8. Some of these firms have their own graduate programme, which actually means they’ll take anyone up to 5yrs experience. It takes a certain character to work there, and the weak gets weeded out fairly rapidly. Icap is the largest, then Tullett, followed by Tradition, BGC, GFI…and many other smaller broking institutions, often specialised in a certain area/product/geography. The primary reason the big firms are interested in a HF client list is because they are the ones that generate the most volumes @ high margins.

  9. Any of you budding brokers coming to Hong Kong. Thats the new gold rush town.

  10. how can i find a job in the banking sector or any financial institution oversees and if possible scholar ship to study overseas

  11. I work for an IDB firm, there is no way you would get 50% of the revenues you bring in, and i’m with the top 5.

    this wall is a joke!!

    and far as tej from ingram mayet goes, your just having a laugh

  12. Hi, Rob, could you kindly explain us what is it like, the career perspective of a broker working in HK? Thanks

  13. Hi John Smith,
    How can I contact you? I’m currently working in Audit “Big four” and I can’t wait to go out there and work on a client facing role that involves sales (as it is my background) where I can actually see the results of my efforts straight away .. I love adrenaline!!!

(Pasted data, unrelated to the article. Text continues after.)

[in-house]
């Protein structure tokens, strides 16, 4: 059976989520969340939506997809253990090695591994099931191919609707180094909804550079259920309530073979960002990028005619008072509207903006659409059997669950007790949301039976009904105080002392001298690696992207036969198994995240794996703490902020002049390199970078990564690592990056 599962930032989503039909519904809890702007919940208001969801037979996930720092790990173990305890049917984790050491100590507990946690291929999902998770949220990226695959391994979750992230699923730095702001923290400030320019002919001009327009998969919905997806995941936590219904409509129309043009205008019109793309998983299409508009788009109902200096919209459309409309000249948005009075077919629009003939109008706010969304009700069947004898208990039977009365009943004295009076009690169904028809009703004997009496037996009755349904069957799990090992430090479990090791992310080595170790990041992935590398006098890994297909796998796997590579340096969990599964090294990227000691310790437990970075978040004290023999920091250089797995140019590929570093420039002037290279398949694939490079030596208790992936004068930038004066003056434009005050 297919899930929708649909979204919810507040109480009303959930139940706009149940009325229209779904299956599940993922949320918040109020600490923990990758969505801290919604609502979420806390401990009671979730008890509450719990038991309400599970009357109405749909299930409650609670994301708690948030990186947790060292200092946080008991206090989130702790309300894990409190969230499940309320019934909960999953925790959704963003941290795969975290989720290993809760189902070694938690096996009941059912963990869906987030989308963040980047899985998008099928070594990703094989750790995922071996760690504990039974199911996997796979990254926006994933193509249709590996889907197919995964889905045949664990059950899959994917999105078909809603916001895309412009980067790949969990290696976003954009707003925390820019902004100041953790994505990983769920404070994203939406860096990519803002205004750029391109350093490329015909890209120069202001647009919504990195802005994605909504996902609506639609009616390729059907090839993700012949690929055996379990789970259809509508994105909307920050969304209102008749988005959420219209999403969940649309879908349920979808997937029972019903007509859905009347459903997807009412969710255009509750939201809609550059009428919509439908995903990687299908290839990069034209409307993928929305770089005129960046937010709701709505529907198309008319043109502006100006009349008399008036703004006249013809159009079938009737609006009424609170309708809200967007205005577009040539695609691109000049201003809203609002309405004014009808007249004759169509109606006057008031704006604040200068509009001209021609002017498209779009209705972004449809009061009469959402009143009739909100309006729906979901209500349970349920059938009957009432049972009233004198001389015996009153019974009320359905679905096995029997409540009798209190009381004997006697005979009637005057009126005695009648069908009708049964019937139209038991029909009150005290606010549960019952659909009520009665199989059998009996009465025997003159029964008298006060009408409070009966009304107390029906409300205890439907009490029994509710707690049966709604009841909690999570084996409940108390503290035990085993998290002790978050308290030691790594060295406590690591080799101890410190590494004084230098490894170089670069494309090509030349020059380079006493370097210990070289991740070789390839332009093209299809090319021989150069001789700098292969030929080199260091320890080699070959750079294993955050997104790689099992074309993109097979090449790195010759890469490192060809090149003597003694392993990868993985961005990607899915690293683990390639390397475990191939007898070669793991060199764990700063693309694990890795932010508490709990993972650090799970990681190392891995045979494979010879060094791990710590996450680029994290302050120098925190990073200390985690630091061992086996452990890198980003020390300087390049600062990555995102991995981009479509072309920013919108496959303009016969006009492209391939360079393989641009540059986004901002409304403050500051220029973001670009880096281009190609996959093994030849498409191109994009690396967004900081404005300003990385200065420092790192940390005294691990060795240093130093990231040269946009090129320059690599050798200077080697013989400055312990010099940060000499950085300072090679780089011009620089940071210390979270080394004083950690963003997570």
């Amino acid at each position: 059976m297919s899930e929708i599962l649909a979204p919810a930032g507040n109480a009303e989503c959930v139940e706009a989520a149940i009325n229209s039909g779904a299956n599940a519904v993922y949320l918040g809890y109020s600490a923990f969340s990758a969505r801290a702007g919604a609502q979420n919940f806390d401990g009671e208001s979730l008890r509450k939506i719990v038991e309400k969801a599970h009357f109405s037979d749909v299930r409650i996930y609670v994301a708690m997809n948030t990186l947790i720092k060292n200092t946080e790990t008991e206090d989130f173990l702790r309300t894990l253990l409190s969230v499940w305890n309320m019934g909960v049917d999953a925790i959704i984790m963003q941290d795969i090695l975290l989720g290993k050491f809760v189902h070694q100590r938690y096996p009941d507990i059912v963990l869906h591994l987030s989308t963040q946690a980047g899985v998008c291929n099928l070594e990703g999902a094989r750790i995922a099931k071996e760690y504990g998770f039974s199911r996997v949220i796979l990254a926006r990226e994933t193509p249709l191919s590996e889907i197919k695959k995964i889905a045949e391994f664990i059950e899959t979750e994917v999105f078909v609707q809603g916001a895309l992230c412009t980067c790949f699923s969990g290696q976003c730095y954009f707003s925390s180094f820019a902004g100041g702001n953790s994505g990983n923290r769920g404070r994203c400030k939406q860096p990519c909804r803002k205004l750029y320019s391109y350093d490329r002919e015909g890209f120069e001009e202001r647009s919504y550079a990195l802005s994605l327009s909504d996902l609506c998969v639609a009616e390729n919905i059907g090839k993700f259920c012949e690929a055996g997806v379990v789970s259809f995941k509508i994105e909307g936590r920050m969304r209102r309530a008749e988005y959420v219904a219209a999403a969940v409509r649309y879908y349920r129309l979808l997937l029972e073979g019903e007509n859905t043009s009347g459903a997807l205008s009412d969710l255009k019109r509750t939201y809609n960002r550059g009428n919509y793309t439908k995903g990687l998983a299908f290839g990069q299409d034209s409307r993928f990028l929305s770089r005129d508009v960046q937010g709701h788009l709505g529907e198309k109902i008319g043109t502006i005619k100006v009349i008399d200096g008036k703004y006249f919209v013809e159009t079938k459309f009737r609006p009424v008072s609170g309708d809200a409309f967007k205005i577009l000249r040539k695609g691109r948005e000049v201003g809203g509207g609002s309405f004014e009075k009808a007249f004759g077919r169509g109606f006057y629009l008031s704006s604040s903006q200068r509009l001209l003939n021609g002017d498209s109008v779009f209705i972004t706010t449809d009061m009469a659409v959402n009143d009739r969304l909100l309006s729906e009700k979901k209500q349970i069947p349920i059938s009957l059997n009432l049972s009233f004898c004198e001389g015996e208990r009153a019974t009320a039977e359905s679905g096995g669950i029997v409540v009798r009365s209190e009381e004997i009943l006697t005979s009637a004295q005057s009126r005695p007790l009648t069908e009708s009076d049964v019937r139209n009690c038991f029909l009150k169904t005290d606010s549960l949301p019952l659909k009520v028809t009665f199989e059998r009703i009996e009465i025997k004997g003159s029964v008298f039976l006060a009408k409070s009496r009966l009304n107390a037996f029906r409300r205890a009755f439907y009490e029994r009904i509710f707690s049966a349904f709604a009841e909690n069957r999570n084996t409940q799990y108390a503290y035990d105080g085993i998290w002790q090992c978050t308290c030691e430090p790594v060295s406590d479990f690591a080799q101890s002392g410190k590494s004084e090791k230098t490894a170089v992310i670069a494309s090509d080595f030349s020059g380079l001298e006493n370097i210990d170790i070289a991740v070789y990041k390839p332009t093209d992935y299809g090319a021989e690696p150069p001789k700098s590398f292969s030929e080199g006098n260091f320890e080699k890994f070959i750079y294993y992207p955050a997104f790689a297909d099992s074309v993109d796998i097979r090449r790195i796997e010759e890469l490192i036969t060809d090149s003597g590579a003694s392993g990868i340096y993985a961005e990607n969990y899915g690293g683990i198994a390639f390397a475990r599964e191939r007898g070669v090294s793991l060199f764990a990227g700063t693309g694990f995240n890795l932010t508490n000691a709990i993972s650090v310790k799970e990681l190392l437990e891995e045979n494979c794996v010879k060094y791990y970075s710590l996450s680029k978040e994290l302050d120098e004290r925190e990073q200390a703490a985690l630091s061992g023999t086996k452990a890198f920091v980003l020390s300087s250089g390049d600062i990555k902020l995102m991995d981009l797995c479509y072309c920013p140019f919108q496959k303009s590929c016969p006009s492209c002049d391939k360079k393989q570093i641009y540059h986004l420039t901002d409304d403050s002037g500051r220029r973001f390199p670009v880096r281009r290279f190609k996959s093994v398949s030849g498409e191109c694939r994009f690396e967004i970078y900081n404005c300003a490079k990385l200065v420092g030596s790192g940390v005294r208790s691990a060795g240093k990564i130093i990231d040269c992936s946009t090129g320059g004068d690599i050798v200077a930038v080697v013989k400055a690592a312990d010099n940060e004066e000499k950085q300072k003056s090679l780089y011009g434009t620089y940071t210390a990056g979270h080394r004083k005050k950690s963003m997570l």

14. what is an interdealer broker? sounds a british thing.

  15. re Margin!!
    Your comments regarding recruiters, are doubtless correct. Like most in their field, they are doubtless full of it.

  16. “A guy who has been speaking to 20 hedge fund clients” – are you mad or just inexperienced !!

  17. 43% ???…after all the entertainment expenses (which amounts to bucket loads in IDB), i doubt bonusesare that high…

  18. Firstly, at IDB’s increasingly the payout structure is giving way to discretionary bonus structures just like at I.Banking. Second, having worked for both types of companies IDB and I.banks I would chose I.Banks always. IDB’s are run like private kingdoms where you never know where you stand, suffice to see the contracts they will make you sign which always include ridiculously long non-compete terms and financial penalties in case you chose to leave so in effect they hire you on the cheap and the contract prevents you from moving somewhere else when the going gets good. You have been warned.

  19. How should I proceed? I’ve been trying to get into inter dealer broking for a while now with not much luck.

  20. Margin!!
    you can t be a very good broker then

  21. Read an article “Essex and the City: my life as a ‘posh bird’ broker” that came out in the Spectator – fairly accurate reflection of the industry.

    For the people on this board asking about courses and ideas how to get into an IDB, you aren’t cut out for it – a lot of the guys are loud-mouthed and competitive and rely more on their common sense than education. Business is based purely on sales and quotes – there’s no glorious 6 month pitches and projects here. You’ve got it or you don’t.

    As for this site in general, unless someone posts their P60 on this board, take bonus quotes with a fistful of salt. Recruitment consultants will tell you anything to apply for a job; the editorial staff here buy it.